English literature can be found in all parts of the world: America, India, Australia, Britain and many smaller areas. Its history ranges from the Old English of Beowulf to the stream-of-consciousness of James Joyce. While it shares certain characteristics with all Western literature, there are a couple of characteristics that make English literature unique.
The English Language
English has more words than most languages, and those words have come from many different sources from all over the world. As a result, English is rich in words that vary slightly in meaning or that have differing connotations (subtle meanings). Shakespeare was a master at using the English language to compose great literature, using its wealth of words to compose brilliant speeches and witty puns. He was also not shy about making up his own words when the ones available did not suffice. Writers like Herman Melville who chose English, their second language, as the one to write in often did so because of the enormous depth and flexibility of English vocabulary.
Five (or Thereabouts) Common Themes in Dramatic Narrative
English literature revolves around just a handful of common themes, many of which are shared with Western literature, that describe nearly all its stories. The five most commonly identified and most commonly used are overcoming the monster, rags to riches, the quest, voyage and return, and boy meets girl. Nearly every single story told in English incorporates one or more of these themes. Two other themes, comedy and tragedy, are often added to this total, but these themes can be simplified down to happy ending/unhappy ending.
In certain regional English literary areas, there is some variance. For example, Indian English literature is likely to incorporate both Asian and Persian themes like the Asian love-suicide theme in which one character kills himself for love. These, however, are additive and do not replace the core five English literary themes.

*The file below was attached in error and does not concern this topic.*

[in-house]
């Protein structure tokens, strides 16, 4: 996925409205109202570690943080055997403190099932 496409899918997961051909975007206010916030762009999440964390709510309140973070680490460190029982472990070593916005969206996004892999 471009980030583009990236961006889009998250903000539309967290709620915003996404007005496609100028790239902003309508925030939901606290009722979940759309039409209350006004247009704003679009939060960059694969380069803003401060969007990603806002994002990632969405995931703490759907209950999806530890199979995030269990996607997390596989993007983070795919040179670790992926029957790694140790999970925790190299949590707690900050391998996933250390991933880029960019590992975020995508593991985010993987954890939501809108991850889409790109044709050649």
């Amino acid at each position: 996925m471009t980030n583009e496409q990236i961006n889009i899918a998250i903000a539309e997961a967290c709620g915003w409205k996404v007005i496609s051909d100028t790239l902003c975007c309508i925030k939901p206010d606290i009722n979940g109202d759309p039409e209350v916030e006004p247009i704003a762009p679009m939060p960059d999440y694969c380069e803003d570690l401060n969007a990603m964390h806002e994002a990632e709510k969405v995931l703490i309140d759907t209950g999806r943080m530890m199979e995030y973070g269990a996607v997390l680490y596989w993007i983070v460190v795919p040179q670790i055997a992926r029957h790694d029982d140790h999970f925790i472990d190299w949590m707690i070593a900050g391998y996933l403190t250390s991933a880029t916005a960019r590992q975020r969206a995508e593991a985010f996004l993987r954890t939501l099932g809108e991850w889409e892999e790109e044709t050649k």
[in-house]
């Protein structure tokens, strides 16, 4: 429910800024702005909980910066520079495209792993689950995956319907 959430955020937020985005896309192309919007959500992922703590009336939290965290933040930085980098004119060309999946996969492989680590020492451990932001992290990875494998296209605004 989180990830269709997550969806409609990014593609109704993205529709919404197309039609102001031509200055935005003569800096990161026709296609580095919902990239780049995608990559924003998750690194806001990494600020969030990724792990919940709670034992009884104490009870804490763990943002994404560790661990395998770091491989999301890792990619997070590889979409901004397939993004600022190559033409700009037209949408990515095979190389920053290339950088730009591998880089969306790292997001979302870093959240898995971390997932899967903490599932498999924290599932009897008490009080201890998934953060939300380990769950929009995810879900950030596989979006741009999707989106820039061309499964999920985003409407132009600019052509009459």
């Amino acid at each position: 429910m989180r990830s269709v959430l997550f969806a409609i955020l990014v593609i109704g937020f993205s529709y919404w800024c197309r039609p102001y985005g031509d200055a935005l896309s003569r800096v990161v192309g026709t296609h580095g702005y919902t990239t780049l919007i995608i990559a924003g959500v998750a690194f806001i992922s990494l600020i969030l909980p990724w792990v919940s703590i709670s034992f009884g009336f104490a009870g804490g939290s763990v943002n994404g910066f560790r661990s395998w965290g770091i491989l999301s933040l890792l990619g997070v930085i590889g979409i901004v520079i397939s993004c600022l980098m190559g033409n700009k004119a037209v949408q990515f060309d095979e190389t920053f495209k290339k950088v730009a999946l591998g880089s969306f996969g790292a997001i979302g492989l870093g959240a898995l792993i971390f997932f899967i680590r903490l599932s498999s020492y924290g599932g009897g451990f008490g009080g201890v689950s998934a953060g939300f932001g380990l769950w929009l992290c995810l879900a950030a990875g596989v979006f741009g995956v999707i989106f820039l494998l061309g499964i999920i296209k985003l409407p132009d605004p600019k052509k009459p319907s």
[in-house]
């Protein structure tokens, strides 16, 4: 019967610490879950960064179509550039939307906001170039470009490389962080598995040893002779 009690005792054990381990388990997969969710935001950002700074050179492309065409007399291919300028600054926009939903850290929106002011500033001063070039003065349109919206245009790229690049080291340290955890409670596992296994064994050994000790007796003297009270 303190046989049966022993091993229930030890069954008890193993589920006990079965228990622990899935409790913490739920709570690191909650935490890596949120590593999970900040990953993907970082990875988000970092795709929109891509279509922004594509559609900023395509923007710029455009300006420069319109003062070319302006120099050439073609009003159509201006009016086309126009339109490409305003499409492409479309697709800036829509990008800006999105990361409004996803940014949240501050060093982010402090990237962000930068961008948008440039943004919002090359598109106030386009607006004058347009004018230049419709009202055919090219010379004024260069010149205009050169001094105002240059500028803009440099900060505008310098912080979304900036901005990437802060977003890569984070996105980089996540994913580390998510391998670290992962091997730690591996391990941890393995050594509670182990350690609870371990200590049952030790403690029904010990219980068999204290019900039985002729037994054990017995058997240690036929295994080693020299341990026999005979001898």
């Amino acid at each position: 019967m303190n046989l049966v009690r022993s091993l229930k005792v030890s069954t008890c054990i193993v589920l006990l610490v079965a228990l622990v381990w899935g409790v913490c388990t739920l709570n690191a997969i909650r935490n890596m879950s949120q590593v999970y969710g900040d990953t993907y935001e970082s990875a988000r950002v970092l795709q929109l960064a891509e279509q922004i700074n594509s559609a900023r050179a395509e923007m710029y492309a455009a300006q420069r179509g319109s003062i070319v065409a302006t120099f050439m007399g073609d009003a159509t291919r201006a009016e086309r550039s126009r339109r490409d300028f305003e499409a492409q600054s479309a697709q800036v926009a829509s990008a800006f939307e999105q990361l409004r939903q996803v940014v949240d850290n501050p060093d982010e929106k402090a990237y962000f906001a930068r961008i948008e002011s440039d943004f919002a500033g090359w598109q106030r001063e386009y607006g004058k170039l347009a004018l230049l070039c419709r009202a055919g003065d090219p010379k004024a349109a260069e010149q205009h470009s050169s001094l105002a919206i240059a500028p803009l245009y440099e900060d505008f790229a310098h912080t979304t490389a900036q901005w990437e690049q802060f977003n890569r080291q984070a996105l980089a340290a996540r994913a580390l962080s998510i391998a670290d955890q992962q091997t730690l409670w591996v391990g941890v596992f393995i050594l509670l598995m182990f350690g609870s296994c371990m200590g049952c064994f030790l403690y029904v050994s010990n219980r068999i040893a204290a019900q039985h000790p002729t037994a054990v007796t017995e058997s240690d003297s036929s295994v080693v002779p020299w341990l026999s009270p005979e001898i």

English literature, like the literature of most of Europe and a large part of the Middle East, has been heavily influenced by its Christian and Greco-Roman heritage. This can be seen most clearly before the 20th century, when a classical education ceased being the norm for youths. These influences are blended with uniquely British traditions, most notably King Arthur and Robin Hood. The tragic but heroic king (which can also be traced back to Beowulf) and the cheeky good-hearted rogue are common English literature stereotypes.
While it is not unique to English literature, Utopianism---the search for a perfect land in this life---is remarkably common compared to other literary traditions. The theme can be traced back to Plato's Republic, but was revolutionized by Thomas Moore in the 1600s when he wrote Utopia. From that time forward, utopias and dystopias (lands that seem perfect but which are in fact terribly flawed) have been common plot drivers in English literature, concentrated especially in fantasy and science fiction genres.